It doesn’t matter if your office or workspace is in luxury building in a big city or the “spare room” at your home. Lowering energy costs around the office not only helps the environment, it also boosts your business’s bottom line. Here’s a look at strategies for improving energy efficiency at work.
Buy energy efficient equipment:
When it’s time to replace computer monitors and other equipment, consider purchasing ENERGY STAR models. This could cut energy consumption by up to 75 percent compared to conventional products.
Power down and unplug equipment that’s not in use:
Have employees turn off and unplug their computers, printers or another equipment before they leave the office. Electronic devices that are turned off but still plugged in can still draw a small amount of power, so use an energy strip to reduce this energy drain.
Set electronics to hibernate or sleep mode:
This way, even if workers forget to power down their computers or other equipment or they walk away for a short time, they’ll consume less power. Most printers and copiers also have an energy-saving mode you could use to reduce your energy consumption.
Use energy efficient lighting:
Use natural lighting when you can and consider replacing conventional light bulbs with more compact fluorescent bulbs. Keep windows and skylights clean to maximize natural lighting.
Add motion sensors:
Installing motion sensors in storage rooms, conference rooms, or other areas that are occupied only sporadically will reduce your energy usage instead of relying on employees to flip off the switch themselves when they leave the room.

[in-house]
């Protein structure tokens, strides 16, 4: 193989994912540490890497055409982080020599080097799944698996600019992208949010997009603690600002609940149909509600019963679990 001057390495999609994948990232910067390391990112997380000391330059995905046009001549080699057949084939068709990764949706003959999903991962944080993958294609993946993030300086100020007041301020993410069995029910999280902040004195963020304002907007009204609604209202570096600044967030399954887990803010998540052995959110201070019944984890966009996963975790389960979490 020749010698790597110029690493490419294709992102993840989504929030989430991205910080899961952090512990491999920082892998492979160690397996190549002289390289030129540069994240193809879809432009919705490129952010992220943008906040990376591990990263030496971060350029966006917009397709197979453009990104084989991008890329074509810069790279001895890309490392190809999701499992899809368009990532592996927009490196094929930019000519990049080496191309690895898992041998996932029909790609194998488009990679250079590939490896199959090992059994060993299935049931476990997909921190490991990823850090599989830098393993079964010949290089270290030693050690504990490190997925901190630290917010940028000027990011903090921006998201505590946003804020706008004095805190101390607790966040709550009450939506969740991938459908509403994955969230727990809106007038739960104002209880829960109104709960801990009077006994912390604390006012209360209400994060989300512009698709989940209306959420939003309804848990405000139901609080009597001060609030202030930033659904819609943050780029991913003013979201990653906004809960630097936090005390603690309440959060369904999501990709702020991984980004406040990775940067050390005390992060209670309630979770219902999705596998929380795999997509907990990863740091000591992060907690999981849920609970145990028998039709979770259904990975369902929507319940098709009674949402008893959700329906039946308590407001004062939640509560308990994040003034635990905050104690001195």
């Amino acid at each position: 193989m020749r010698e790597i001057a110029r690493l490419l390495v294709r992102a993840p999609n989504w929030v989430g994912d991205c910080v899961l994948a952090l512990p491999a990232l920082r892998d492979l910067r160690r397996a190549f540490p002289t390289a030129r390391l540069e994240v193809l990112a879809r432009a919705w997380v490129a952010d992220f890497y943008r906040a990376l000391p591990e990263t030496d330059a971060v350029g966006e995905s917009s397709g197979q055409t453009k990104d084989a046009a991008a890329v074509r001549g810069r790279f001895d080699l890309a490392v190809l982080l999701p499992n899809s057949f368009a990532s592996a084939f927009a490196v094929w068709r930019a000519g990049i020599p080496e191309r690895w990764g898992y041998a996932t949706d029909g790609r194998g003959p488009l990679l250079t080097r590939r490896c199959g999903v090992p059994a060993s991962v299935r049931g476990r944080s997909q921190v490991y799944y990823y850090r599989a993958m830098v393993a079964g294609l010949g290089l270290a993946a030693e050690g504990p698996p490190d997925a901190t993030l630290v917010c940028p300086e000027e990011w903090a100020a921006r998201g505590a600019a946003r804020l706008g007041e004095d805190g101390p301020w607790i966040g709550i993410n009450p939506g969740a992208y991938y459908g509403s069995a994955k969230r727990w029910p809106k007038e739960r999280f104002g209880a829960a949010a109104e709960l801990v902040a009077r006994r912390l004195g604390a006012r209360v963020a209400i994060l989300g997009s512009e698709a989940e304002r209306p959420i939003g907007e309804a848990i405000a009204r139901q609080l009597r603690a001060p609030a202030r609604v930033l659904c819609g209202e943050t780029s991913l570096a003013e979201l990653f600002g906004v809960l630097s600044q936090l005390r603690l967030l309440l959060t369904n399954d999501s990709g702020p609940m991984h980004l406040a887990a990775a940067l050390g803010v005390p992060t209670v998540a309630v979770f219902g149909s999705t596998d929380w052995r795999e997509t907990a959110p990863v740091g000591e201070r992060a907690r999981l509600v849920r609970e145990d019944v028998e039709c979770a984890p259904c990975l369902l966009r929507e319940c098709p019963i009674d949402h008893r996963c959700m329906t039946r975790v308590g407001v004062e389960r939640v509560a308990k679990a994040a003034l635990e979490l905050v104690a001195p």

Get a programmable thermostat:
During weekends and evening hours when your offices are likely not occupied, set the temperature accordingly to reduce heating and cooling costs.
Use cloud computing to reduce local server costs:
Running a local server incurs energy costs around the clock, so some businesses have switched to cloud computing instead. Cloud computing also allows employees to work from home, another source of energy savings.
Allow employees to telecommute:
If your line of business allows for telecommuting, then having fewer people in the office running computers and printers could help reduce your energy use. If telecommuting becomes very successful, you may find that as your head count increases, you won’t need to expand your office space proportionately. Remember: a larger office space often costs more money to heat, cool and light.
Research environmental grants and loans:
The U.S. Small Business Administration offers environmental grants and loans to help small businesses defray the costs of energy efficient upgrades. If you’re planning an upgrade, these options may be worth investigating.